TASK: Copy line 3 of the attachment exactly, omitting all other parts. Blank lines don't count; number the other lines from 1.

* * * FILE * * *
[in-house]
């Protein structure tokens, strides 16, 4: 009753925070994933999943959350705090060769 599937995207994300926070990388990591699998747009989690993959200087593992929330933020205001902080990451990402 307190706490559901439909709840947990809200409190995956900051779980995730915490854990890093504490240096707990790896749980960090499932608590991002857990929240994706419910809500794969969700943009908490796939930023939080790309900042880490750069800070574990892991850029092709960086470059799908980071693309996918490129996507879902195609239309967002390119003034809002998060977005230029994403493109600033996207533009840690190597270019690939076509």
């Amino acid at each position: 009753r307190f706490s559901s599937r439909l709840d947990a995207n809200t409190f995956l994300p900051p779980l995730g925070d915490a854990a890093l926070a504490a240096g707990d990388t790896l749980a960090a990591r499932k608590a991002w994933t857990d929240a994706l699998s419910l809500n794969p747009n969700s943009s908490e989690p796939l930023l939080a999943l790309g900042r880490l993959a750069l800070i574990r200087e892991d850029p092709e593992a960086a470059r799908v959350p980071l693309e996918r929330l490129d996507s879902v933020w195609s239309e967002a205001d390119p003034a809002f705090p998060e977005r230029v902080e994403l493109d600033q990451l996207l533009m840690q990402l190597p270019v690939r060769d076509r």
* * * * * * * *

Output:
């Amino acid at each position: 009753r307190f706490s559901s599937r439909l709840d947990a995207n809200t409190f995956l994300p900051p779980l995730g925070d915490a854990a890093l926070a504490a240096g707990d990388t790896l749980a960090a990591r499932k608590a991002w994933t857990d929240a994706l699998s419910l809500n794969p747009n969700s943009s908490e989690p796939l930023l939080a999943l790309g900042r880490l993959a750069l800070i574990r200087e892991d850029p092709e593992a960086a470059r799908v959350p980071l693309e996918r929330l490129d996507s879902v933020w195609s239309e967002a205001d390119p003034a809002f705090p998060e977005r230029v902080e994403l493109d600033q990451l996207l533009m840690q990402l190597p270019v690939r060769d076509r």